The contraction in activity was the largest since February 2020. A separate measure of services-sector activity dived to 41.6 from 46.7 in November.

“The weeks before Chinese New Year are going to remain challenging for the service sector as people won’t want to go out and spend more than necessary for fear of catching an infection,” Mark Williams, Chief Asia Economist at Capital Economics, told Reuters.

“But the outlook should brighten around the time that people return from the Chinese New Year holiday – infections will have dropped back and a large share of people will have recently had COVID and feel they have a degree of immunity.”

Adding to worries across the holiday weekend was a dour annual outlook from the International Monetary Fund. Managing Director Kristalina Georgieva said 2023 would be a tough year as the world’s three-largest economies – the US, Europe and China – all lose momentum.

“For the first time in 40 years, China’s growth in 2022 is likely to be at or below global growth,” Dr Georgieva said. “The impact on global growth will be negative,” she added.

The S&P/ASX 200 wrapped up 2022 with a modest rally on Friday. The Australian benchmark climbed 19 points or 0.26 per cent to reduce its loss for the year to around 5.4 per cent.

Consumer discretionary was the best-performing sector in Europe overnight, rising around 1 per cent. Automobile and luxury goods companies outperformed.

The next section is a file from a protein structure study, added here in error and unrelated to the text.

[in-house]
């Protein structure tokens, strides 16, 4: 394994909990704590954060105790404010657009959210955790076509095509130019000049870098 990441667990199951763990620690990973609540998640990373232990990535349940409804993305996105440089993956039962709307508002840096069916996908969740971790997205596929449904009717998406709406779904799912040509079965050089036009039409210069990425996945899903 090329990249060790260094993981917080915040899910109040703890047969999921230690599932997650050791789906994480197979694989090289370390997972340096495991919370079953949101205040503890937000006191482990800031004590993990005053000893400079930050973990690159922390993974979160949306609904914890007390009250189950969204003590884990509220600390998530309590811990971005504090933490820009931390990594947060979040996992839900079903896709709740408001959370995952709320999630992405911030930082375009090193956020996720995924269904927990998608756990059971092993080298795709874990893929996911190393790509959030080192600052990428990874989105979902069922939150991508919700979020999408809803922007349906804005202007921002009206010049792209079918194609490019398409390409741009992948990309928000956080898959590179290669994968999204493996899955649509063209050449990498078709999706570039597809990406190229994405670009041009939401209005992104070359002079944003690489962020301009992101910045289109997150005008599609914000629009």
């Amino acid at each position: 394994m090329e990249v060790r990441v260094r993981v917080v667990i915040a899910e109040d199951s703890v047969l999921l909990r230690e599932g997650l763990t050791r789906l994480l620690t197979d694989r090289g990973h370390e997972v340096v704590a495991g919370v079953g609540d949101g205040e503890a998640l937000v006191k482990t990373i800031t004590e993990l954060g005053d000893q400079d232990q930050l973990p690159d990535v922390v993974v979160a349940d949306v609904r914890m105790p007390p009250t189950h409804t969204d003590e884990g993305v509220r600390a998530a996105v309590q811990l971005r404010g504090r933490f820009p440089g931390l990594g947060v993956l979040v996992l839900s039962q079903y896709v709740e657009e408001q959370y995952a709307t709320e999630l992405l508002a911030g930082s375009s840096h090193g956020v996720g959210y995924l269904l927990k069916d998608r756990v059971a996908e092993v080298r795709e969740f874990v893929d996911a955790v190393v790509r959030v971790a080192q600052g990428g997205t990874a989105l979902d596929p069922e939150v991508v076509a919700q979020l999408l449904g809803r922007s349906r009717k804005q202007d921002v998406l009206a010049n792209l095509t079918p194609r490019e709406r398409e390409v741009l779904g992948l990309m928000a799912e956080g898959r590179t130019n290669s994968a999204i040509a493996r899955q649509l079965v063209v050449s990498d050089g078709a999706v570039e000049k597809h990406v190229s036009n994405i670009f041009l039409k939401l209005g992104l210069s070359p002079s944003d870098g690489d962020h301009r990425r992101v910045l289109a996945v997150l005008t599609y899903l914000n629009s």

Tech stocks also rebounded. Energy rallied 1.8 per cent as crude prices improved (more below).

The Australian dollar eased 0.1 per cent this morning to 68.09 US cents.

A light domestic economic calendar this week includes construction and job advertising figures on Wednesday and services-sector activity on Friday.

Wall Street has a much busier week. The new year brings manufacturing and job vacancies on Wednesday night, as well as the minutes from last month’s Federal Reserve meeting. Thursday brings further employment tasters in the form of unemployment claims and private payrolls, before the main event on Friday night, the December jobs report.

IPOs: a predictably slim week for new listings has just one possible starter. UK-based high-grade metals supplier Dynamic Metals is tentatively scheduled to list on Friday.

Australian Unity and Sietel trade ex-dividend on Thursday.

Commodities

Oil surged overnight as the tailwinds that fuelled gains across 2022 continued to encourage buyers. Brent crude settled US$2.45 or 2.9 per cent ahead at US$85.91 a barrel.

Iron ore ended 2022 at its highest in more than six months as buyers anticipated improved demand ahead of Lunar New Year holidays later this month.

The most-traded May ore on China’s Dalian Commodity Exchange rallied 2.8 per cent on Friday to 863 yuan (US$124.14) a tonne. Earlier, the price hit 867.50 yuan, the strongest since June 9. For the year, Dalian ore lifted by 43 per cent.

BHP‘s US-traded depositary receipts dropped 0.31 per cent on Friday. The miner’s UK listing shed 0.27 per cent. Rio Tinto edged up 0.15 per cent in the US after losing 0.62 per cent in the UK.

Gold ended the year near a six-month high in muted trade. Gold for February delivery settled 20 US cents or less than 0.1 per cent ahead at US$1,826.20 an ounce. The NYSE Arca Gold Bugs Index retreated 0.46 per cent.

The price of the yellow metal crept higher in electronic trade across the holiday weekend. Spot gold was this morning up US$3.90 or 0.2 per cent at US$1,830.10 an ounce.

Copper and most other industrial metals declined on Friday as fear of a global recession dulled demand. Benchmark copper on the London Metal Exchange slid 0.55 per cent to US$8,372 a tonne.

Aluminium dropped 1.12 per cent, nickel 0.7 per cent, zinc 0.4 per cent and tin 0.43 per cent. Lead rose 0.9 per cent.